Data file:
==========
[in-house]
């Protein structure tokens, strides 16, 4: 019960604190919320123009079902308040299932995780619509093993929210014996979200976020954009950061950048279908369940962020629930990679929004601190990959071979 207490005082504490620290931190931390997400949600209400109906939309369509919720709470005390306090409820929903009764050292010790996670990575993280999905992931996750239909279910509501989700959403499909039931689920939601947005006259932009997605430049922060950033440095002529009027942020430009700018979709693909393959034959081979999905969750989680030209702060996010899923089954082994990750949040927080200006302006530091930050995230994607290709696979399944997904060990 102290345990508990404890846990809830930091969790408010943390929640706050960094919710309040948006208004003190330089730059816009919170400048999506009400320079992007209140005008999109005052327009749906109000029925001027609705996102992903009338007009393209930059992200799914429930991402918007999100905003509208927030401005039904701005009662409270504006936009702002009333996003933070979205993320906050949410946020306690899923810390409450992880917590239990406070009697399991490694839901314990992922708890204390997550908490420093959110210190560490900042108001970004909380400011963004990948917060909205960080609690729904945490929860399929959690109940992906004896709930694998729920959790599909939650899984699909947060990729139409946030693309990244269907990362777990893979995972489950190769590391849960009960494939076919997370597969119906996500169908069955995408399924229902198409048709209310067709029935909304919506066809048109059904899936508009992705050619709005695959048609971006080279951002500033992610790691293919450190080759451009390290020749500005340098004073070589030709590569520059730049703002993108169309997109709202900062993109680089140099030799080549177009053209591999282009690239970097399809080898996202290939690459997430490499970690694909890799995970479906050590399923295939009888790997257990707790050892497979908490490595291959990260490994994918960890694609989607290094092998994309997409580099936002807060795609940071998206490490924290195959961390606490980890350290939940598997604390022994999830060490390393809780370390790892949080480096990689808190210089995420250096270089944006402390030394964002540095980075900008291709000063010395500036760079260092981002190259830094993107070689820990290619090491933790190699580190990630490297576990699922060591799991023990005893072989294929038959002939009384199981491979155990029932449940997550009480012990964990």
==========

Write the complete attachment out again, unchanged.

[in-house]
């Protein structure tokens, strides 16, 4: 019960604190919320123009079902308040299932995780619509093993929210014996979200976020954009950061950048279908369940962020629930990679929004601190990959071979 207490005082504490620290931190931390997400949600209400109906939309369509919720709470005390306090409820929903009764050292010790996670990575993280999905992931996750239909279910509501989700959403499909039931689920939601947005006259932009997605430049922060950033440095002529009027942020430009700018979709693909393959034959081979999905969750989680030209702060996010899923089954082994990750949040927080200006302006530091930050995230994607290709696979399944997904060990 102290345990508990404890846990809830930091969790408010943390929640706050960094919710309040948006208004003190330089730059816009919170400048999506009400320079992007209140005008999109005052327009749906109000029925001027609705996102992903009338007009393209930059992200799914429930991402918007999100905003509208927030401005039904701005009662409270504006936009702002009333996003933070979205993320906050949410946020306690899923810390409450992880917590239990406070009697399991490694839901314990992922708890204390997550908490420093959110210190560490900042108001970004909380400011963004990948917060909205960080609690729904945490929860399929959690109940992906004896709930694998729920959790599909939650899984699909947060990729139409946030693309990244269907990362777990893979995972489950190769590391849960009960494939076919997370597969119906996500169908069955995408399924229902198409048709209310067709029935909304919506066809048109059904899936508009992705050619709005695959048609971006080279951002500033992610790691293919450190080759451009390290020749500005340098004073070589030709590569520059730049703002993108169309997109709202900062993109680089140099030799080549177009053209591999282009690239970097399809080898996202290939690459997430490499970690694909890799995970479906050590399923295939009888790997257990707790050892497979908490490595291959990260490994994918960890694609989607290094092998994309997409580099936002807060795609940071998206490490924290195959961390606490980890350290939940598997604390022994999830060490390393809780370390790892949080480096990689808190210089995420250096270089944006402390030394964002540095980075900008291709000063010395500036760079260092981002190259830094993107070689820990290619090491933790190699580190990630490297576990699922060591799991023990005893072989294929038959002939009384199981491979155990029932449940997550009480012990964990």